2. Quotations from the unpublished rehearsal script are by permission of Judith Thompson and Archival and Special Collections, University of Guelph Library. I have reproduced the original format in this and subsequent quotations from the unpublished rehearsal typescript. There are four versions of the script in the University of Guelph Library: a rehearsal script dated 23 June 1991, a rehearsal script dated 17 July 1991, a rehearsal script including pages dated 17 July 1991 and 1 August 1991, and the stage manager’s prompt-book dated 8 August 1991. As my essay will make clear, the rehearsal process for the Shaw Festival production was, from Thompson’s perspective, highly compromised, and for this reason, I have chosen to work with the earliest version of the script so that, unless otherwise specified, all quotations are from the 23 June 1991 version. The stage manager’s prompt-book dated 8 August 1991 reveals that the original script underwent considerable revision over the course of the rehearsal process (some changes are noted below). While I have chosen to work primarily with the earliest version of the rehearsal script, it should be noted that Thompson does not consider this first version to have been in any way definitive. Indeed, she has stated that the first draft for the Shaw Festival production needed further work (Farfan 2007), she reworked the adaptation in 2005 for a Toronto production directed by Ross Manson of Volcano Theatre, and, at the time of this writing, she was preparing a third version of the adaptation for a production by the Pittsburgh Irish and Classical Theatre in June 2007.
  3. This stage direction does not appear in the stage manager’s prompt-book.
  4. The first line of this quotation does not appear in the stage manager’s prompt-book. Instead, Brack “FONDLE[S] HEDDA’S LEFT BREAST” and Hedda says, “I am a slave” (1991c 76).
  5. In the stage manager’s prompt-book, the reference to Thea as a “mouse” has been eliminated and “rodent” has been changed to “little rodent” (1991c 48).
  6. In Act I, as Thea tells Hedda about her unhappy marriage, Thompson’s stage directions indicate that she reveals “A MASSIVE BRUISE FROM A BEATING” (18).
  7. In Act I, when Hedda asks Thea the identity of the other woman who stands between her and Løvborg, Thompson’s stage directions indicate that “THEA STARES AT HEDDA” and that “HEDDA MEETS HER STARE” (20). This stage direction does not appear in the stage manager’s prompt-book.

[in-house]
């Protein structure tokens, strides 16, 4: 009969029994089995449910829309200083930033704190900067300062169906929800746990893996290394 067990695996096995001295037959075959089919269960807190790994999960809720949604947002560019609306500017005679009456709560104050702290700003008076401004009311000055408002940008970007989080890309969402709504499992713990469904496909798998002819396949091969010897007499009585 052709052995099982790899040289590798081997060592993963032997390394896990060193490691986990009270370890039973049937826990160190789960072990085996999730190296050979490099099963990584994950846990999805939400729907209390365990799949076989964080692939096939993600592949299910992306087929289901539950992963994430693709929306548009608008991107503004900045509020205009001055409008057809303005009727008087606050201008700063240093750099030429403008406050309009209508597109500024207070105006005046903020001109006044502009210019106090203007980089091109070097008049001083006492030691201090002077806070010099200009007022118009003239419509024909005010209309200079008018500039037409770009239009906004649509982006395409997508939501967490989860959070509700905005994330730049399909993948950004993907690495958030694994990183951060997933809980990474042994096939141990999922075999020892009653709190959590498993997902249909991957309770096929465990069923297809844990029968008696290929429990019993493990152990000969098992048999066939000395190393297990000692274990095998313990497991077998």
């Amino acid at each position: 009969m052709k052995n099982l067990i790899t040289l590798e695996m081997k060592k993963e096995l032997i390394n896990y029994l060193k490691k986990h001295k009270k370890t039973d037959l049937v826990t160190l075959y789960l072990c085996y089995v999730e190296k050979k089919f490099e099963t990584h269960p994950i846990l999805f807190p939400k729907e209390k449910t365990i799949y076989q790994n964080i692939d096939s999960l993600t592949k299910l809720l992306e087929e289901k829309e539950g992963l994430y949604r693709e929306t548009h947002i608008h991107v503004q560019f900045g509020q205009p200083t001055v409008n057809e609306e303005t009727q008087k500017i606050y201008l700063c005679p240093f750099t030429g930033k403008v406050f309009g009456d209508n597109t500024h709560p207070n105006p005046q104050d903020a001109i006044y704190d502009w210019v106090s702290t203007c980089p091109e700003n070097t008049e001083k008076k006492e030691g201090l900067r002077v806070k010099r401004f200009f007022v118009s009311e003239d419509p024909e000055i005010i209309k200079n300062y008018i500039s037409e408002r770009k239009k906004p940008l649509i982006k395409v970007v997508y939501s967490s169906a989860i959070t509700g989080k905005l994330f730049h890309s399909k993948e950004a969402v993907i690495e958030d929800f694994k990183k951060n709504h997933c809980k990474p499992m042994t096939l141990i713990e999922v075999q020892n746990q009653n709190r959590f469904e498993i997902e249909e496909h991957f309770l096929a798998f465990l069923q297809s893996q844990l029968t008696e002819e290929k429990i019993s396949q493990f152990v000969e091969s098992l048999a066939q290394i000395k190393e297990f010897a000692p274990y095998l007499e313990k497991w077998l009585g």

8. Thompson’s stage directions at the start of Act III read as follows:
  9. The stage manager’s prompt-book indicates that Hedda fires the gun but does not specify at what (1991c 2b).
  10. By the time of the Shaw Festival production, Thompson had won the Governor General’s Award for White Biting Dog in 1984 and for her play anthology The Other Side of the Dark in 1990. Her biographical note in the Shaw Festival program also listed a Chalmers Award for I Am Yours in 1988, a Nellie Award for Best Drama for Tornado in 1988, and the Toronto Arts Award for Writing and Editing in 1988.


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  • Riveting Production: Hedda Gabler is still a very powerful drama. 1991. [Unidentified clipping]. Judith Thompson Papers. Archival and Special Collections, University of Guelph Library.
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  • —. 1991b. Hedda Gabler. Unpublished rehearsal script dated 23 June. Judith Thompson Papers. Archival and Special Collections, University of Guelph Library.
  • —. 1991c. Hedda Gabler. Unpublished rehearsal script entitled “Hedda Gabler Photocopy of S.M. Script Aug. 8/91.” Archival and Special Collections, University of Guelph Library.
  • —. 2004. “An Interview with Judith Thompson.” Canadian Adaptations of Shakespeare. (Accessed March 15, 2007).
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  • —. 2006b. “Turning an Elephant into a Microphone: A Conversation on Translation and Adaptation.” The Masks of Judith Thompson. Ed. Ric Knowles. Toronto: Playwrights Canada. 99-102. Originally published in Canadian Theatre Review 114 (Spring 2003): 47-53.
  • —. 2006c. “Why Should a Playwright Direct Her Own Play?” The Masks of Judith Thompson. Ed. Ric Knowles. Toronto: Playwrights Canada. 52-55. Originally published in Women on the Canadian Stage: The Legacy of Hrotsvit. Ed. Rita Much. Winnipeg: Blizzard, 1992. 104-08.